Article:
At age 22, I emigrated from Dublin to San Francisco. In addition to the shiny pink Green Card peeking from my Irish passport, United States law also required me to present to the sour-faced immigration official, his cheeks studded with pores like drill holes, a large X-ray of my lungs—the ghostly snapshot proved I was free of tuberculosis and made of the same stuff as Americans.
After my beginnings in Ireland, everything in San Francisco seemed brighter and shinier, as if the sun is closer to the ground here. Here, the lights glitter inside houses high in the distance, make the hills look like they’re moving.
People complain about the city’s inevitable fog, a damp and cold intruder that swallows everything in its path, but I don’t mind the mist, however thick. Fog passes.
From the start, San Francisco seemed small and manageable and safe, and with every step I took I felt I knew exactly where I was going. I laughed out loud on seeing the Golden Gate Bridge for the first time, because it is dull, not golden, and the color of rust.
The first time I walked across the bridge, the wind slapping at my head and the sound of the passing cars whooshing in my ears, the views of the sparkling blue bay and cinematic city skyline took the breath right out of me.
Given how anxious I can get, I worried I would feel nervous up so high and crossing all that water. Yet as I stood in midair over the wide, churning ocean, my feet planted on the bridge, the bridge they said could never be built, I felt anything was possible.
I phoned my family in Dublin every week and often wrote letters home. I sometimes phoned and wrote my ex-boyfriend too, a man I’d dated for five years. I’d had to put two oceans and 5,000 miles between us, so I wouldn’t weaken, wouldn’t get back with him again, wouldn’t marry him. At our worst, he had often threatened, while enraged and driving at speed, to crash and kill us both. Had, our last fight, out back of a house party, threatened to smash my head into the concrete wall.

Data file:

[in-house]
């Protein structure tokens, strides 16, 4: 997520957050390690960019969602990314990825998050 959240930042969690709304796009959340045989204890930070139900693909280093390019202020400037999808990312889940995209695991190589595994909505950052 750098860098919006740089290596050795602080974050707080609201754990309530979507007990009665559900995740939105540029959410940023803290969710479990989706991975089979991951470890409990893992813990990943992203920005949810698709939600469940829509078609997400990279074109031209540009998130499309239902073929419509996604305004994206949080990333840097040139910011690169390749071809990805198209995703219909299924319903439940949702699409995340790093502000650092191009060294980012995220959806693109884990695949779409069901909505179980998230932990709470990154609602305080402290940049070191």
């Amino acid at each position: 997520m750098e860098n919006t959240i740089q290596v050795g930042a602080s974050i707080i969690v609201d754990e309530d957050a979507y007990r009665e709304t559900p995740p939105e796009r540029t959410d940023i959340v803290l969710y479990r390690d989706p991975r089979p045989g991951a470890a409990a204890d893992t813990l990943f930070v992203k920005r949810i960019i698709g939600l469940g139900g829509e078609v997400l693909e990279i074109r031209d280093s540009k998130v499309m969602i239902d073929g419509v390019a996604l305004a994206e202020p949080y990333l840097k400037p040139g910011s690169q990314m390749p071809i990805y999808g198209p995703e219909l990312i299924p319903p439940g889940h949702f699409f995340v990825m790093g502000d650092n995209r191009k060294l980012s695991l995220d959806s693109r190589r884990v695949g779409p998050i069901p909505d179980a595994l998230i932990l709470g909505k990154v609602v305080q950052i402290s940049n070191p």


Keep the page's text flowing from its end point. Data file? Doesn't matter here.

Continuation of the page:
Whenever I phoned home, Dad always sounded so pleased to hear from me. My mother, too. I wished they’d sounded so warm, so fond, when I lived there. Those early years, Mam often made me promise I would move back home soon, made me promise I wouldn’t stay away. I promised. A promise I didn’t keep.
I hoped Dad was minding her well in my absence, a burden from which I was at last largely free. Hoped he was remembering to take her on time each month to the doctor for her antipsychotic injection and wasn’t letting her smoke alone in bed or drink too much brandy each night. Hoped, but didn’t ask, because Dad never ever spoke of these things.
One sister wrote in poems and letters, and said down the phone, how much she missed me. My other sister said my leaving was the worst thing that had ever happened her, said she felt now she had lost two mothers.
Almost ten years later, after I’d married, and given birth to our first daughter, and while enjoying the happiest times of my life up until then, I would phone my mother and ask her questions across 5,000 miles about my baby, pretending I needed her advice, wanting, still, to make her feel needed.
All that bother required by US law to bring my chest X-ray from the Mater Hospital in Dublin to San Francisco, hand-carrying it from Ireland to America and offering it up for inspection at Immigration—where maybe the officials will turn a body away if they don’t like the look of her insides—and then Immigration lets me keep the film anyway, as though they want me to have a souvenir of my old self and my first life in Ireland.
For months after I moved to San Francisco, last thing at night in bed, I would sometimes look at my X-ray, stare at the sheet of film so long the image would stick to my eyes and I could still see my ghostly lungs even after I’d closed my lids. In my head, the white dots of my insides burst like fireworks, as though celebrating my escape.
Excerpted from Out of Dublin, a short ebook now available from Shebooks.